But when we look at the previous Global Impact Investing Network’s figures on volatility, they seem to be quite low. I get the feeling that there might be a slight survivor bias behind these numbers, how do you see the actual return rates between different bonds?
MC: I think we’re still in the early days of impact investing in alternatives asset classes, such as private equity. You will definitely have some winners and you will definitely have some losers. And you’ll definitely have some of those who have great social impact stories but might not fulfil the fiduciary duty that is required.
As a result, I think we’re going to see over time a number of different type of investors lining up ranging from foundations to pension funds, with slightly different levels of acceptance on volatility. We are reaching a point where I believe institutional investors are going to start putting money to work in this field, and it’s going to become even more professional as a result.
YK: Within social impact investment, I believe that private asset investments are at the heart of the business. But stocks and investments that focus on both listed assets and listed shares have been growing as well. Could you explain what these social impact investments, carried out through listed shares are like?
MC: I think that public equity, especially active equity, has a chance to think about impact investing in a way that can take over, or at least add onto, an ESG approach. We mentioned the SDGs earlier and I think there’s an opportunity for investors of all types to think through which SDG might be relevant to a specific strategy. Let’s use a public equity fund, for example. If as the managers of that fund, we decide that access to healthcare is one of our areas of interest, then SDG 3 would be appropriate.
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You might say, okay, we are going to meet companies that are touching health and ask them what solutions their R&D department is working on, or how it’s trying to reach new markets, as part of its business strategy. Then, we are going to take an activist approach on that, through our engagement. In my mind that starts to give some legitimacy as to how an impact approach can cross over to other areas such as listed shares.
TK: Do you think there is a risk of conflict within a company if, for example, it worked towards a specific sustainable development goal but in return saw a drop in its profit? Do you think this is a valid concern for listed companies?
MC: I think that when you start to think about where ESG integration and the impact SDG world come together, there will be areas where it does come together – and work. But there will be other areas in which they might work against each other, and I think that will come back to product design, client demand and the business outlook. Part of what we’re talking about are long-term challenges. The SDGs were designed by the UN for governments, for companies a bit, but not really for investors.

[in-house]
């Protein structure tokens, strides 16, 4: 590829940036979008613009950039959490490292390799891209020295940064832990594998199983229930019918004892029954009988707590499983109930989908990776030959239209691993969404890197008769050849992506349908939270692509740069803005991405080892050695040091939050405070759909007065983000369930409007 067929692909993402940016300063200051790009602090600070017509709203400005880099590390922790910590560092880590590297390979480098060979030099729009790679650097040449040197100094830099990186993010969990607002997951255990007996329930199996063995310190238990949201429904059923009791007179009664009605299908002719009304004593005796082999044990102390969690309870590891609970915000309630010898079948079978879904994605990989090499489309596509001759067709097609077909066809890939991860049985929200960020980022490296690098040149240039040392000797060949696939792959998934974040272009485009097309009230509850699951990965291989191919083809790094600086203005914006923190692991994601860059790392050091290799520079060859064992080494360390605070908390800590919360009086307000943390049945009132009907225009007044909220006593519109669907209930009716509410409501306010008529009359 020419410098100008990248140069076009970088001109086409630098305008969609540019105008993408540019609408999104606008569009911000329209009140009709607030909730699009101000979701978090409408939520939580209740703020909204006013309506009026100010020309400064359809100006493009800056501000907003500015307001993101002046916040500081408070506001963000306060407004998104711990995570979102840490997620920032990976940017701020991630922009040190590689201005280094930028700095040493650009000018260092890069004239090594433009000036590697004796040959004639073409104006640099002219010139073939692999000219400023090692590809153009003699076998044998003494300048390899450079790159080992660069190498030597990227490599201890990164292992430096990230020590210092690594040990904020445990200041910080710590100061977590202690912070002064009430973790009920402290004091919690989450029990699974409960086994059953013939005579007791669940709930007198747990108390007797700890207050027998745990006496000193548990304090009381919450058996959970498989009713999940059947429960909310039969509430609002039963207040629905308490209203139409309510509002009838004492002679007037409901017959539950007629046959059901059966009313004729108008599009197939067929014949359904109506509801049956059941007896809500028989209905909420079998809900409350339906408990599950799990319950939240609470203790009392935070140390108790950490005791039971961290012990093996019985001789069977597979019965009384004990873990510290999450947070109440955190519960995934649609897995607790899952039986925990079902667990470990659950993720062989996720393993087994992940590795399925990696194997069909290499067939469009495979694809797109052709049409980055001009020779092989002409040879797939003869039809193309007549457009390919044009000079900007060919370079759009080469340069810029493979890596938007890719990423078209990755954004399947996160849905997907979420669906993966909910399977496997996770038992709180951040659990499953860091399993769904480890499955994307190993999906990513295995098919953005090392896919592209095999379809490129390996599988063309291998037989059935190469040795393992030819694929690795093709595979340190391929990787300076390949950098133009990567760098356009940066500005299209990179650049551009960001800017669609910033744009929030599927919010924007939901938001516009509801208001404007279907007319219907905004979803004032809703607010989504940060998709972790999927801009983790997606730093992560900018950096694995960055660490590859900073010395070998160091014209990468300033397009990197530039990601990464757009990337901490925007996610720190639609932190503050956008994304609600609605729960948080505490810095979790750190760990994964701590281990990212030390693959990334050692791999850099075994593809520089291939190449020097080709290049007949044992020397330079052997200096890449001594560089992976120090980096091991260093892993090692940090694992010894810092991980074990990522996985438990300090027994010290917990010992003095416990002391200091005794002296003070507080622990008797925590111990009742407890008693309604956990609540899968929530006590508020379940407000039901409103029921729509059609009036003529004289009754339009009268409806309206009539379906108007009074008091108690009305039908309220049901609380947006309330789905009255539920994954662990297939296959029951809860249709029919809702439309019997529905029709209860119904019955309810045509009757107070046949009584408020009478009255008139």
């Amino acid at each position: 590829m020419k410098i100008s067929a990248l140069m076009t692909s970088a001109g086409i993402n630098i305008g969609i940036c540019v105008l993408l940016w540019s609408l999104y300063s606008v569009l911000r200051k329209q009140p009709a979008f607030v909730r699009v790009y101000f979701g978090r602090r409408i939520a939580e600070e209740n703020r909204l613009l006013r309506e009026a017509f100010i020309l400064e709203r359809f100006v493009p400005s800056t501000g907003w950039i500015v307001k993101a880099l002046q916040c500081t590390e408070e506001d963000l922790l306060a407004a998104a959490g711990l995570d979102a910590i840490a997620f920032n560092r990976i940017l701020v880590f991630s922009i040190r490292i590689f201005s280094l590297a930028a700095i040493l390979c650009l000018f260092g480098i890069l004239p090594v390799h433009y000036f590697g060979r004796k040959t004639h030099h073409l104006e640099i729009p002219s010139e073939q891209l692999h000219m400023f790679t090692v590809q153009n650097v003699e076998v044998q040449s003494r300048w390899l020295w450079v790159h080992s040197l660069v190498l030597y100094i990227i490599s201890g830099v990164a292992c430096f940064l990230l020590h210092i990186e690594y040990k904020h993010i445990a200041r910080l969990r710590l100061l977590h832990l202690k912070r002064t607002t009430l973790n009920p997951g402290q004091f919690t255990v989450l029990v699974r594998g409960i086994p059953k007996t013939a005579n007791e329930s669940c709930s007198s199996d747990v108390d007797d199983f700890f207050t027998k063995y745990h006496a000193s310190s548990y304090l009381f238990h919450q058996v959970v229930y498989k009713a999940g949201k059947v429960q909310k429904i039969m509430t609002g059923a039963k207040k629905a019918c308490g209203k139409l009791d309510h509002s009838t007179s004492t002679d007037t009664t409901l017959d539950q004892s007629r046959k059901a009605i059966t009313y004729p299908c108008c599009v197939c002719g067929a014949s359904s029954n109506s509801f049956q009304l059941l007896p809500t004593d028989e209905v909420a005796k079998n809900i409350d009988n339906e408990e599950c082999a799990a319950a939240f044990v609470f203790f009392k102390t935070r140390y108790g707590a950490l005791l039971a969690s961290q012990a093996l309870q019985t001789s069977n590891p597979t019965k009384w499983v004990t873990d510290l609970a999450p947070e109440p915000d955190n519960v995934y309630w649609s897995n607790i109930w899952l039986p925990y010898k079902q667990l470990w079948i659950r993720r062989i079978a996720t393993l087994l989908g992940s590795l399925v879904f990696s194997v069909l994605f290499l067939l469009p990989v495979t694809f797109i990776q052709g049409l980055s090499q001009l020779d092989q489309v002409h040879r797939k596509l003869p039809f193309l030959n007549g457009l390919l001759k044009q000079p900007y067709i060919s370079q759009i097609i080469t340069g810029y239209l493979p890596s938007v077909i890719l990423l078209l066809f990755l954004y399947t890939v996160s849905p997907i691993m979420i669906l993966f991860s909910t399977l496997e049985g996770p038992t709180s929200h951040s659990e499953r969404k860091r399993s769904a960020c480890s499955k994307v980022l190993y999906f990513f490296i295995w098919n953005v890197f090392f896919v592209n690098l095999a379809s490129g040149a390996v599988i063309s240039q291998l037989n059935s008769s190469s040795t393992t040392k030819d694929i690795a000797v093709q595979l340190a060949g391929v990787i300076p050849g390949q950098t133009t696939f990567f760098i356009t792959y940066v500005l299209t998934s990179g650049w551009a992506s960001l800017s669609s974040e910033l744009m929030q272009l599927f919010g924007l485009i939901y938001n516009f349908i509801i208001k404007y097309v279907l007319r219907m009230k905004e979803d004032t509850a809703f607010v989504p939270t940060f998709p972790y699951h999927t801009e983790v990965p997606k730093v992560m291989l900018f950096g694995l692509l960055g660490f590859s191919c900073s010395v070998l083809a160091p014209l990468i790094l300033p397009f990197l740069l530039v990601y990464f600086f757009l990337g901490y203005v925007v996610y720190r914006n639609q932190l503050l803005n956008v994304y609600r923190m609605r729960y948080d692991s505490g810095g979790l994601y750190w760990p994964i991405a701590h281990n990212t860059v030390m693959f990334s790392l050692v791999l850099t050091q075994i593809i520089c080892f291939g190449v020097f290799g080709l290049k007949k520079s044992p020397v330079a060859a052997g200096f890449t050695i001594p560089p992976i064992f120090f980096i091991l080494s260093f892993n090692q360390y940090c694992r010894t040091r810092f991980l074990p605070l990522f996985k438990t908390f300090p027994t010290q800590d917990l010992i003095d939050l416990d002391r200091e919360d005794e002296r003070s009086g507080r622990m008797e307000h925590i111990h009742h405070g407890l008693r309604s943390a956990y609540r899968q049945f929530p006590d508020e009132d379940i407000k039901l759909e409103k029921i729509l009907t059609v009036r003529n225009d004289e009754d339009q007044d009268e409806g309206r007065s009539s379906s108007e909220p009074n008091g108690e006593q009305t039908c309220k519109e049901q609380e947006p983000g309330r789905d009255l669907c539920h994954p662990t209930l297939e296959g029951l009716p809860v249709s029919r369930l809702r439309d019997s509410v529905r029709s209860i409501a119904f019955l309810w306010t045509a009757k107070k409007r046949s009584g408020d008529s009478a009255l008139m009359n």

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They’ve been adopted now as an architecture for everyone to use. I think it’s early days to talk about how much they can be employed across the board. But in terms of making them work across asset classes, I think some of the SDGs will be more investable than others.
But I think you’re right, in some areas, and we’ve seen this, you will find that you can make more money shorter term by not following the SDG path right away. There’s no doubt that this will be a question that businesses and investors need to think about.
YK: One last important theme that you already slightly touched on – evaluation. It has often been said that it is hard to evaluate the performance of social impact investment. What do you keep in mind when evaluating possible social impact investments?
MC: When you’re looking at private investments, I think you have the ability to decide what is the outcome you’re trying to achieve and how to best evaluate its success. What we’ve done is put together some specific criteria such as lives improved and lives saved on the health side.
On the environmental front, we have looked at emissions avoided. But if we go to a larger scale, one of the discussions we had with AXA IM’s management and board, is how we as asset managers, can think about impact investing and targets that might work for the entire company.
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One of the areas we have looked at would be within SDG 13 – climate change. We are working to develop a portfolio temperature gauge so that a portfolio manager can evaluate how his/her portfolio is doing as benchmarked against the Paris Accord of 2015, which talks about a 2°C world.
We could eventually extrapolate the temperature of all of the portfolios managed by AXA IM over time. Now that’s a big impact goal. But I think you’re going to see a move from small scale, very bespoke metrics, to large but simple impact targets effecting significant asset pools – whether it be pension funds or asset managers deciding that this will help drive their allocation goals over a five, 10 or 20-year horizon.